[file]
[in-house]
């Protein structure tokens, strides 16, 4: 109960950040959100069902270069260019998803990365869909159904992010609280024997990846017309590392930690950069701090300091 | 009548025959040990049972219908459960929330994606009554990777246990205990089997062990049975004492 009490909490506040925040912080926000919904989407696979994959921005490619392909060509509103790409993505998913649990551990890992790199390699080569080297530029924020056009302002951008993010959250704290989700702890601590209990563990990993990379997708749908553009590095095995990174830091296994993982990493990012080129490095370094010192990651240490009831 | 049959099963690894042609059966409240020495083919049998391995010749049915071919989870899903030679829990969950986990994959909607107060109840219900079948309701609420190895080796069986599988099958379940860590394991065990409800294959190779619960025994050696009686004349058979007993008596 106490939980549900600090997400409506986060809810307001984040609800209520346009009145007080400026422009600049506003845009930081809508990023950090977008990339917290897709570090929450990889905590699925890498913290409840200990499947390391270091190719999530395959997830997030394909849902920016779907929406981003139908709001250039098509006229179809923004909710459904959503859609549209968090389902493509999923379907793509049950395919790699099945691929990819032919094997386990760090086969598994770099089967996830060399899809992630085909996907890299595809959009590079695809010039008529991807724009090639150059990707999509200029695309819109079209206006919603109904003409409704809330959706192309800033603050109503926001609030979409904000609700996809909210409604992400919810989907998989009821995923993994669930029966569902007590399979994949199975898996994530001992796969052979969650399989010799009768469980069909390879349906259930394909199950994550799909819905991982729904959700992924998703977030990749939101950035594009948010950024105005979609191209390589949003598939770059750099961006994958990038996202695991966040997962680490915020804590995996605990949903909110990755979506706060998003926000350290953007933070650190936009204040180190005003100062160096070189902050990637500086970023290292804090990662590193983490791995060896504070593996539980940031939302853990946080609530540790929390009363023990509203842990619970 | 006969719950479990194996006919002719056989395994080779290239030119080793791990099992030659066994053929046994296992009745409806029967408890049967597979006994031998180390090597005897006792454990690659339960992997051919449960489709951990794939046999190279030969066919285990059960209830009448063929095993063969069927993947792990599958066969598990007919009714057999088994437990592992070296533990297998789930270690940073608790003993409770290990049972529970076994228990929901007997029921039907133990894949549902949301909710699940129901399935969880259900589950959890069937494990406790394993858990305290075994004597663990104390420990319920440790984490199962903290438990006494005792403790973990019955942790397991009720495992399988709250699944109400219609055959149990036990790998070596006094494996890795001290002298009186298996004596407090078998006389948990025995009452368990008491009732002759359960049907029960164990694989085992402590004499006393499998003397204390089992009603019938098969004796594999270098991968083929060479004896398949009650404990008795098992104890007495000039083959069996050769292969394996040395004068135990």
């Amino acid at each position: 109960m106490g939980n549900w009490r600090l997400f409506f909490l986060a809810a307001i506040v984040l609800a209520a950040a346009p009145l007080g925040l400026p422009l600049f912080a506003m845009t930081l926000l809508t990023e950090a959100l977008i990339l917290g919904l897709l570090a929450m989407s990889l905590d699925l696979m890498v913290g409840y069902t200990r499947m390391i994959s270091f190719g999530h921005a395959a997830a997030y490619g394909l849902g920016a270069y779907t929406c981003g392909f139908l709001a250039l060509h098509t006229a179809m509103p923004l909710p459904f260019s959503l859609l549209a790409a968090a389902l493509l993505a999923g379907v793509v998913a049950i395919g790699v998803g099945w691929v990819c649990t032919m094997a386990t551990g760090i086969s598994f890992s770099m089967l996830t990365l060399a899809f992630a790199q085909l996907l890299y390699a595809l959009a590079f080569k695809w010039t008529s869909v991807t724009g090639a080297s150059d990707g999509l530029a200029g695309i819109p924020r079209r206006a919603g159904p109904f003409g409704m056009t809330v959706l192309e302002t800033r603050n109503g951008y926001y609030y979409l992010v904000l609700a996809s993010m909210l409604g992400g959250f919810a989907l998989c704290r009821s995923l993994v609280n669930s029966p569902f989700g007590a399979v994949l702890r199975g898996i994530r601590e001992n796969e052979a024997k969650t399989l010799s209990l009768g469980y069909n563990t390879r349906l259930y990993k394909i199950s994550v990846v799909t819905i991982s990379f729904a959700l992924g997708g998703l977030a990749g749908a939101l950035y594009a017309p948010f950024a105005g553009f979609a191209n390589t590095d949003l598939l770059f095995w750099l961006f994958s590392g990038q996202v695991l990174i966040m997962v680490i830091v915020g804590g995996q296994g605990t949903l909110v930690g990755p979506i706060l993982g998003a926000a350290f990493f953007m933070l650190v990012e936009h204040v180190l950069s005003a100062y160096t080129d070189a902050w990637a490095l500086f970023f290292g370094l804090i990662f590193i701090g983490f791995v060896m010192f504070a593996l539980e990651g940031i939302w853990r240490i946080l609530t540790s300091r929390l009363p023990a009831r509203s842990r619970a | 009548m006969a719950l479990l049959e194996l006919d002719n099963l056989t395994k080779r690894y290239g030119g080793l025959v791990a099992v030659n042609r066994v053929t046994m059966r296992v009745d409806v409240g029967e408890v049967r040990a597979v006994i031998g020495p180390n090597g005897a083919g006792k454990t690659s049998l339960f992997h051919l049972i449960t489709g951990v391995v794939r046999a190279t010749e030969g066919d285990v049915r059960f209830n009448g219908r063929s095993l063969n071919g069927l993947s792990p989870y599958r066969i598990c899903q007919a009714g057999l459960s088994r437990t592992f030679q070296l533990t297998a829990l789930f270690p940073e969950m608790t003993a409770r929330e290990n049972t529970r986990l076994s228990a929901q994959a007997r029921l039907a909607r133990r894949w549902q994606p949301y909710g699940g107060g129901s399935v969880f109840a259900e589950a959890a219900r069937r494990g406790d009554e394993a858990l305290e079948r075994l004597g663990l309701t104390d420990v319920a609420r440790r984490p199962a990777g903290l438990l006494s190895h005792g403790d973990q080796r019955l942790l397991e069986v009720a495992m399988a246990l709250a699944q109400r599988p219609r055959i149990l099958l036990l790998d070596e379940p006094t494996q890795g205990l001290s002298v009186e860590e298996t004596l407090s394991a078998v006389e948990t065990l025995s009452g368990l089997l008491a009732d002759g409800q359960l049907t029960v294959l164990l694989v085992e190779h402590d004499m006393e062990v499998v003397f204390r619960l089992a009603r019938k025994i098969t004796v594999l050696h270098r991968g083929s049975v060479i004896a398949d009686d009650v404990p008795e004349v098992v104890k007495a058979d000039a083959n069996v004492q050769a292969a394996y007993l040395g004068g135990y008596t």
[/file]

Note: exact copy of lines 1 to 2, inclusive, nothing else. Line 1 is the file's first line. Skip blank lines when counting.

[in-house]
């Protein structure tokens, strides 16, 4: 109960950040959100069902270069260019998803990365869909159904992010609280024997990846017309590392930690950069701090300091 | 009548025959040990049972219908459960929330994606009554990777246990205990089997062990049975004492 009490909490506040925040912080926000919904989407696979994959921005490619392909060509509103790409993505998913649990551990890992790199390699080569080297530029924020056009302002951008993010959250704290989700702890601590209990563990990993990379997708749908553009590095095995990174830091296994993982990493990012080129490095370094010192990651240490009831 | 049959099963690894042609059966409240020495083919049998391995010749049915071919989870899903030679829990969950986990994959909607107060109840219900079948309701609420190895080796069986599988099958379940860590394991065990409800294959190779619960025994050696009686004349058979007993008596 106490939980549900600090997400409506986060809810307001984040609800209520346009009145007080400026422009600049506003845009930081809508990023950090977008990339917290897709570090929450990889905590699925890498913290409840200990499947390391270091190719999530395959997830997030394909849902920016779907929406981003139908709001250039098509006229179809923004909710459904959503859609549209968090389902493509999923379907793509049950395919790699099945691929990819032919094997386990760090086969598994770099089967996830060399899809992630085909996907890299595809959009590079695809010039008529991807724009090639150059990707999509200029695309819109079209206006919603109904003409409704809330959706192309800033603050109503926001609030979409904000609700996809909210409604992400919810989907998989009821995923993994669930029966569902007590399979994949199975898996994530001992796969052979969650399989010799009768469980069909390879349906259930394909199950994550799909819905991982729904959700992924998703977030990749939101950035594009948010950024105005979609191209390589949003598939770059750099961006994958990038996202695991966040997962680490915020804590995996605990949903909110990755979506706060998003926000350290953007933070650190936009204040180190005003100062160096070189902050990637500086970023290292804090990662590193983490791995060896504070593996539980940031939302853990946080609530540790929390009363023990509203842990619970 | 006969719950479990194996006919002719056989395994080779290239030119080793791990099992030659066994053929046994296992009745409806029967408890049967597979006994031998180390090597005897006792454990690659339960992997051919449960489709951990794939046999190279030969066919285990059960209830009448063929095993063969069927993947792990599958066969598990007919009714057999088994437990592992070296533990297998789930270690940073608790003993409770290990049972529970076994228990929901007997029921039907133990894949549902949301909710699940129901399935969880259900589950959890069937494990406790394993858990305290075994004597663990104390420990319920440790984490199962903290438990006494005792403790973990019955942790397991009720495992399988709250699944109400219609055959149990036990790998070596006094494996890795001290002298009186298996004596407090078998006389948990025995009452368990008491009732002759359960049907029960164990694989085992402590004499006393499998003397204390089992009603019938098969004796594999270098991968083929060479004896398949009650404990008795098992104890007495000039083959069996050769292969394996040395004068135990």